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Collateral Damage in China’s Commodity Pileup. For now, the rot seems limited to the surface. But that is only because investors have little visibility of what is at the heart of China’s financial system

Collateral Damage in China’s Commodity Pileup

AARON BACK

June 23, 2014 7:10 a.m. ET

The mysterious case of missing metals at a Chinese port is a headache for the global banks involved. It is also an omen of more widespread risks in the country’s financial system.

Several foreign banks including Citigroup Inc. C +1.52% and Standard CharteredSTAN.LN +0.95% PLC are investigating whether the same stocks of copper and aluminum, stored by a trading company at a Qingdao port, were pledged to all of them as collateral for loans. Deepening the intrigue, a major state-owned enterprise, Citic Resources Holdings Ltd. 1205.HK +0.79% , says some metals that it has stored at the Qingdao port can’t be located.

Borrowing against imported metals has been one of the key ways to filter cheap foreign money into the country, where speculators had been benefiting from higher interest rates and gradual appreciation of the currency. Analysts atGoldman Sachs Group, Inc. estimate that commodity financing deals accounted for about 30% of China’s short-term foreign borrowings since 2010, adding up to between $80 billion and $160 billion. Those flows are now drying up, as slowing growth in China weighs on commodity prices, and a more volatile yuan exchange rate cuts into arbitrageur returns.

For foreign banks, aside from the embarrassment of not keeping track of collateral, the fallout should still be limited. Data from the Hong Kong Monetary Authority, covering banks including the Hong Kong units of HSBC HoldingsHSBA.LN -0.49% PLC and Standard Chartered, shows that trade finance accounted for just 8.6% of total loans at the end of April. CLSA analyst Derek Ovington estimates that only a small portion of that total, perhaps 10%, is related to the metals trade in China.

The bigger worry is what episodes like the Qingdao port fiasco say about China’s lenders. Regulators have issued repeated warnings on lending against commodity stockpiles to the domestic banks. And while regulators may be able to prevent borrowers from pledging, say, a pile of iron ore or, more worryingly, a shopping mall, as collateral to multiple, closely watched mainstream banks, it is less clear if they can prevent collateral from being pledged to multiple shadow lenders.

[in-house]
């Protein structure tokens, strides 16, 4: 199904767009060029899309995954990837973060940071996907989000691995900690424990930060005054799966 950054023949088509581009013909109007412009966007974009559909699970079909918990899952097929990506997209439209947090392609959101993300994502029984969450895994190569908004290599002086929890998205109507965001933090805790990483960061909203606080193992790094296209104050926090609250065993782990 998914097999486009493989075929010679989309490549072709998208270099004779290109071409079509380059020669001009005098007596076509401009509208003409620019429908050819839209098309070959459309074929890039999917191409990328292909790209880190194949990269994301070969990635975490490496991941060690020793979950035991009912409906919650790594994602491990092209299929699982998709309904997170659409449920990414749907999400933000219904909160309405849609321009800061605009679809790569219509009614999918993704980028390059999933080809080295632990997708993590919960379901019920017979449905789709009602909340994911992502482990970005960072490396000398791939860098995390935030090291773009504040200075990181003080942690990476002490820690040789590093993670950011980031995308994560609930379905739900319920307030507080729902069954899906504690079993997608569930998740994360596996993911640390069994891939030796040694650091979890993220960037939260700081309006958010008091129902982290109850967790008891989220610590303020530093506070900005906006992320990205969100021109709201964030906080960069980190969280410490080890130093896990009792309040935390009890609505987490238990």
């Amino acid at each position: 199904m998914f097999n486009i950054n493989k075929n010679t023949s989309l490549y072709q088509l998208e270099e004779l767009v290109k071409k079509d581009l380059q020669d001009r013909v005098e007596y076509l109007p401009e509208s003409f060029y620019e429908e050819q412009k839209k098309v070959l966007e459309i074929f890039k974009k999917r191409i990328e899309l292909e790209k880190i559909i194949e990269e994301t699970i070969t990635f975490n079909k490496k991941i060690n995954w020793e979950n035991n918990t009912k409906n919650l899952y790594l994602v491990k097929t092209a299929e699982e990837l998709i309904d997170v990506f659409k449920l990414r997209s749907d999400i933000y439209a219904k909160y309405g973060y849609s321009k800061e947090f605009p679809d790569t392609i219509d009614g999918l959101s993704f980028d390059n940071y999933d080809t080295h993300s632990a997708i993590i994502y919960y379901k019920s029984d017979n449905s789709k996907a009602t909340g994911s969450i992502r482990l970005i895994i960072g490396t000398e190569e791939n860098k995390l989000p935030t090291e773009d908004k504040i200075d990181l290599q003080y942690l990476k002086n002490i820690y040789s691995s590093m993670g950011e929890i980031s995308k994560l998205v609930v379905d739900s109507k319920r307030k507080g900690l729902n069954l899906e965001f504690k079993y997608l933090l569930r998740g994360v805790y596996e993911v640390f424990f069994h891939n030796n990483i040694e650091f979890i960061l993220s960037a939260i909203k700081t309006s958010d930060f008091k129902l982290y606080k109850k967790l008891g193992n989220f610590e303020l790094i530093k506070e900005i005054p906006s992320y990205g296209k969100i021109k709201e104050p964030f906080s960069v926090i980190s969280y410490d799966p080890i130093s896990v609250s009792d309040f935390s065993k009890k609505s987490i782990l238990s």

Defaults this year by borrowers in the trust sector, part of the shadow banking system, and in the country’s bond market, showed regulators are determined to slowly expose frailties in the financial system to failure. Cracking down on commodity lending appears to be part of that effort.

For now, the rot seems limited to the surface. But that is only because investors have little visibility of what is at the heart of China’s financial system.

 

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About bambooinnovator
KB Kee is the Managing Editor of the Moat Report Asia (www.moatreport.com), a research service focused exclusively on highlighting undervalued wide-moat businesses in Asia; subscribers from North America, Europe, the Oceania and Asia include professional value investors with over $20 billion in asset under management in equities, some of the world’s biggest secretive global hedge fund giants, and savvy private individual investors who are lifelong learners in the art of value investing. KB has been rooted in the principles of value investing for over a decade as an analyst in Asian capital markets. He was head of research and fund manager at a Singapore-based value investment firm. As a member of the investment committee, he helped the firm’s Asia-focused equity funds significantly outperform the benchmark index. He was previously the portfolio manager for Asia-Pacific equities at Korea’s largest mutual fund company. KB has trained CEOs, entrepreneurs, CFOs, management executives in business strategy, value investing, macroeconomic and industry trends, and detecting accounting frauds in Singapore, HK and China. KB was a faculty (accounting) at SMU teaching accounting courses. KB is currently the Chief Investment Officer at an ASX-listed investment holdings company since September 2015, helping to manage the listed Asian equities investments in the Hidden Champions Fund. Disclaimer: This article is for discussion purposes only and does not constitute an offer, recommendation or solicitation to buy or sell any investments, securities, futures or options. All articles in the website reflect the personal opinions of the writer.

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